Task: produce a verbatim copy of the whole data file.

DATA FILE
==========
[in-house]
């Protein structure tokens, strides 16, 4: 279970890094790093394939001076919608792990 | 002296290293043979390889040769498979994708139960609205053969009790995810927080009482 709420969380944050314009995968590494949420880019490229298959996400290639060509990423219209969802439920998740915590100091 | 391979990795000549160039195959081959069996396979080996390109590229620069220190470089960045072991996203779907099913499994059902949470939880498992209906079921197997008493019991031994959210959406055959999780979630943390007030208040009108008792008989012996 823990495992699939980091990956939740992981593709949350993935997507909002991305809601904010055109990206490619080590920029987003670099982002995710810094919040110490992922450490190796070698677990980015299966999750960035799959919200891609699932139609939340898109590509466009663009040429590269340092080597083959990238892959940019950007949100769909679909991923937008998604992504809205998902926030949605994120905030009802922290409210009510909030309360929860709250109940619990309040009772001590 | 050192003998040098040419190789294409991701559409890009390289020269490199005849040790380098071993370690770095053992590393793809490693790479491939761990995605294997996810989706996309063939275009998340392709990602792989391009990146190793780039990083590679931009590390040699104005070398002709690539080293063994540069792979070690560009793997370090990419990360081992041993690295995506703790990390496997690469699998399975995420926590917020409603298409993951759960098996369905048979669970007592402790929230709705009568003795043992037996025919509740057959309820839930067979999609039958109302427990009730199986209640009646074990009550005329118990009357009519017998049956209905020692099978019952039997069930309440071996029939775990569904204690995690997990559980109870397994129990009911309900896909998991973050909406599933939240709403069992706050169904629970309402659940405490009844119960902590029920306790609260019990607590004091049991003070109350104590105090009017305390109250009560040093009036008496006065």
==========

[in-house]
């Protein structure tokens, strides 16, 4: 279970890094790093394939001076919608792990 | 002296290293043979390889040769498979994708139960609205053969009790995810927080009482 709420969380944050314009995968590494949420880019490229298959996400290639060509990423219209969802439920998740915590100091 | 391979990795000549160039195959081959069996396979080996390109590229620069220190470089960045072991996203779907099913499994059902949470939880498992209906079921197997008493019991031994959210959406055959999780979630943390007030208040009108008792008989012996 823990495992699939980091990956939740992981593709949350993935997507909002991305809601904010055109990206490619080590920029987003670099982002995710810094919040110490992922450490190796070698677990980015299966999750960035799959919200891609699932139609939340898109590509466009663009040429590269340092080597083959990238892959940019950007949100769909679909991923937008998604992504809205998902926030949605994120905030009802922290409210009510909030309360929860709250109940619990309040009772001590 | 050192003998040098040419190789294409991701559409890009390289020269490199005849040790380098071993370690770095053992590393793809490693790479491939761990995605294997996810989706996309063939275009998340392709990602792989391009990146190793780039990083590679931009590390040699104005070398002709690539080293063994540069792979070690560009793997370090990419990360081992041993690295995506703790990390496997690469699998399975995420926590917020409603298409993951759960098996369905048979669970007592402790929230709705009568003795043992037996025919509740057959309820839930067979999609039958109302427990009730199986209640009646074990009550005329118990009357009519017998049956209905020692099978019952039997069930309440071996029939775990569904204690995690997990559980109870397994129990009911309900896909998991973050909406599933939240709403069992706050169904629970309402659940405490009844119960902590029920306790609260019990607590004091049991003070109350104590105090009017305390109250009560040093009036008496006065």